What are the Guidelines in Writing the Introduction?
- Show the importance of everything that you mention. Avoid giving statements and leaving them in that manner. Please provide a brief description of their relevance.
- Remember to state the hypothesis. It is meant to hook your reader, so make it as juicy as possible. You could use research questions. However, ensure that you also provide an answer or explanation.
- Cite the introduction thoroughly. If you realize that the section has too many references, youcan use review articles for the citation. That is applicable only if the reviews reference the individual papers.
- Avoid using many citations for a single point. That does not refer to using different sources for the same sentence. What it means is, for example, if you have a 70-page journal and the content you require in general is from pages 35-56, you will not cite all those pages. What you should do instead is reference the specific pages relating to your point.
- Provide an overview of the research paper. You can include that in the last paragraph of the introduction. Some fields may not recommend that, so seek guidance from your supervisor.
- Ensure it is brief to avoid redundancy. You also want to avoid giving away too much information. You only want to get the reader’s attention here.
Do I Need an Introduction if I have an Abstract?
An introduction is mandatory for any paper. The abstract is, however, optional for some. That means that you have to consider writing the introduction regardless of whether you have a conclusive abstract.
An exception to that rule goes for high-profile journals that have categories known as short submissions or letters. In their case, the abstract serves the purpose of the introduction. It is a requirement to reference that abstract. You, therefore, need to consult the necessary audience before writing.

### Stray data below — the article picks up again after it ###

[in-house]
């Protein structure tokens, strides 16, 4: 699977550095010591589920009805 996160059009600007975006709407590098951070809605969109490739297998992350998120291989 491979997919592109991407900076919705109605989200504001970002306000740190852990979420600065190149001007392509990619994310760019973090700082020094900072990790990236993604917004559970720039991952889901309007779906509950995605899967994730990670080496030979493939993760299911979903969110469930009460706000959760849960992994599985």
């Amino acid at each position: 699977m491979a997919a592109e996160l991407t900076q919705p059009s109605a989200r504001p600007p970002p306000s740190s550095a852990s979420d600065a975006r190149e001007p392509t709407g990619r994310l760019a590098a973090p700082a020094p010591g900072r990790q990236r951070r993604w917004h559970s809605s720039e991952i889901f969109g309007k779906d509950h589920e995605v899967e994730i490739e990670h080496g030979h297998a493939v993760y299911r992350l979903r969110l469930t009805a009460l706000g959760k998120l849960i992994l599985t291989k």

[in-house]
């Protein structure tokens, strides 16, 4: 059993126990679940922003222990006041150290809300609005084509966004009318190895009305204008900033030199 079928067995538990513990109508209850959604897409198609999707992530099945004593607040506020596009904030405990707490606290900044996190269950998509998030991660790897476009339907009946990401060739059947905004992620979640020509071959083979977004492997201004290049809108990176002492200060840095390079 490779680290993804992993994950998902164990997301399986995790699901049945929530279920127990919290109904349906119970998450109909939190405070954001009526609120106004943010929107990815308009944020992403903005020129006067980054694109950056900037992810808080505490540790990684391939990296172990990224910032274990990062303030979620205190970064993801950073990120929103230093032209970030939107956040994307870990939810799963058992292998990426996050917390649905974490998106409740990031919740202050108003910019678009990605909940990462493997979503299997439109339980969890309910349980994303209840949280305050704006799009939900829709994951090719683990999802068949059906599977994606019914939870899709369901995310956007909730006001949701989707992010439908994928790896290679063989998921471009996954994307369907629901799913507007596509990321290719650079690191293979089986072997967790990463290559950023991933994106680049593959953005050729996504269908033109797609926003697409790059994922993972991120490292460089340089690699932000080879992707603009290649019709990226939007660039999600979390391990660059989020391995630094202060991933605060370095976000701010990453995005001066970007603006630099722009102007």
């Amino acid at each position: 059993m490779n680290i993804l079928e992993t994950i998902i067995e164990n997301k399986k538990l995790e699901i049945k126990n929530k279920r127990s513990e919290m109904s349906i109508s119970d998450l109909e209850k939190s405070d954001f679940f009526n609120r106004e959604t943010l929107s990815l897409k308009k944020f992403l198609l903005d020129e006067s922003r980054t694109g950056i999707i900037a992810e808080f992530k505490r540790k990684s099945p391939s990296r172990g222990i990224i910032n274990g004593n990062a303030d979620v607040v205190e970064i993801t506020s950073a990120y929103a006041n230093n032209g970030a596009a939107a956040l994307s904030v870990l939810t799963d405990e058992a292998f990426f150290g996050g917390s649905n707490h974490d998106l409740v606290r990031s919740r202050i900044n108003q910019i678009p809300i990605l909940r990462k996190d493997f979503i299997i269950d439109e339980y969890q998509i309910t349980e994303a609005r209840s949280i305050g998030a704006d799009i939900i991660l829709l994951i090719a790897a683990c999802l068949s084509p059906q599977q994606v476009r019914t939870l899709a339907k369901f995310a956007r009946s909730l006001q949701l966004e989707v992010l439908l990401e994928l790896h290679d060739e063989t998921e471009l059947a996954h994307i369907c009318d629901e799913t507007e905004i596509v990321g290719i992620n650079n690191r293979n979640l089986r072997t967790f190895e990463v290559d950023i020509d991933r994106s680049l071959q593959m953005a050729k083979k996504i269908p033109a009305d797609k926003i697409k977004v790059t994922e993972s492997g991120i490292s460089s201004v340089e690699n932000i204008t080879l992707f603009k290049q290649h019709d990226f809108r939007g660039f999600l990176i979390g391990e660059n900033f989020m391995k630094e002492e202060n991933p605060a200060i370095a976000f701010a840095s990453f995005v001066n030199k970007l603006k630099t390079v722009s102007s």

Some of the contents of both the abstract and introduction may be similar. Please keep reading to find out more about them.
What is the Difference Between an Abstract and an Introduction?
Although the abstract and introduction look similar and give information to a reader, they serve different purposes. The purpose of the abstract is to show what kind of study you are carrying out and the results you acquire. It offers very little background information. The purpose of an introduction is to give background information. It shows your interest as a writer in a particular field. Below are other differences between an abstract and an introduction. The basis of the categories is the features either of them possesses.
The abstract precedes the introduction. The table of contents also comes before the intro. You want to give the reader a little taste of what he/she should expect before they get to the introduction.
Abstracts avoid the use of abbreviations or jargon. That means that anyone can read an abstract and understand it even if they do not specialize in the field at hand. However, the introduction goes a little deeper and therefore has some of the terms used in that field. It might be a little challenging to comprehend for a layperson.